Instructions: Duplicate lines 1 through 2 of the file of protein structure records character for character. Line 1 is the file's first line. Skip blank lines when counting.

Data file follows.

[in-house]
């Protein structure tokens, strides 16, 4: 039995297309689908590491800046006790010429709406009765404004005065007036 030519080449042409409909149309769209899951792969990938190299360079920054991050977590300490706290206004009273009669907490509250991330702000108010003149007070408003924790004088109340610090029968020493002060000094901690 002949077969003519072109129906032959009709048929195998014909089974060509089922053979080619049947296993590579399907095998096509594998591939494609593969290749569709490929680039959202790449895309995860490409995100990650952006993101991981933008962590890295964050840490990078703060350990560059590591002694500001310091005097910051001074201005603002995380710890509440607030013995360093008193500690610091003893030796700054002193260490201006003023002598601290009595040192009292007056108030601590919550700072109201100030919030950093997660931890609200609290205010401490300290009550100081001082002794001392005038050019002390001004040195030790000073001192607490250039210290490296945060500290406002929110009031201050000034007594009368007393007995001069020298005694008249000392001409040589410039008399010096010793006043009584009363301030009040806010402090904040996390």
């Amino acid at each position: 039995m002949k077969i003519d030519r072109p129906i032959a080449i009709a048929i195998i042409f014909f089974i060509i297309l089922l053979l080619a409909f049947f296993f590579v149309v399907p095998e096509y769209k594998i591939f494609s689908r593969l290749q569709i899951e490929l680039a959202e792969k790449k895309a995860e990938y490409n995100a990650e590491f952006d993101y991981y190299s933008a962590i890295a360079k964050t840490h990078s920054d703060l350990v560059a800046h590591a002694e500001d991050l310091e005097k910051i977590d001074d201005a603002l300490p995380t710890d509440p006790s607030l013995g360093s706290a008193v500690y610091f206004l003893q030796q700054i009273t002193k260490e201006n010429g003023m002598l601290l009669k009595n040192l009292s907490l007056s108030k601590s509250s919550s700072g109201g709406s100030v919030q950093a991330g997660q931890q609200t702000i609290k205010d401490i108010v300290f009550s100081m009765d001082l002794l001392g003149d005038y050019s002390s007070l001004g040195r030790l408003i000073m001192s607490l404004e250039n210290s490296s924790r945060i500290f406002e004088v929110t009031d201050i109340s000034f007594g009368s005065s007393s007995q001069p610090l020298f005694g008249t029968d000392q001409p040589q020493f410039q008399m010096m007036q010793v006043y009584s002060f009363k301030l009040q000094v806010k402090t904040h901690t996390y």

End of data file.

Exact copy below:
[in-house]
């Protein structure tokens, strides 16, 4: 039995297309689908590491800046006790010429709406009765404004005065007036 030519080449042409409909149309769209899951792969990938190299360079920054991050977590300490706290206004009273009669907490509250991330702000108010003149007070408003924790004088109340610090029968020493002060000094901690 002949077969003519072109129906032959009709048929195998014909089974060509089922053979080619049947296993590579399907095998096509594998591939494609593969290749569709490929680039959202790449895309995860490409995100990650952006993101991981933008962590890295964050840490990078703060350990560059590591002694500001310091005097910051001074201005603002995380710890509440607030013995360093008193500690610091003893030796700054002193260490201006003023002598601290009595040192009292007056108030601590919550700072109201100030919030950093997660931890609200609290205010401490300290009550100081001082002794001392005038050019002390001004040195030790000073001192607490250039210290490296945060500290406002929110009031201050000034007594009368007393007995001069020298005694008249000392001409040589410039008399010096010793006043009584009363301030009040806010402090904040996390």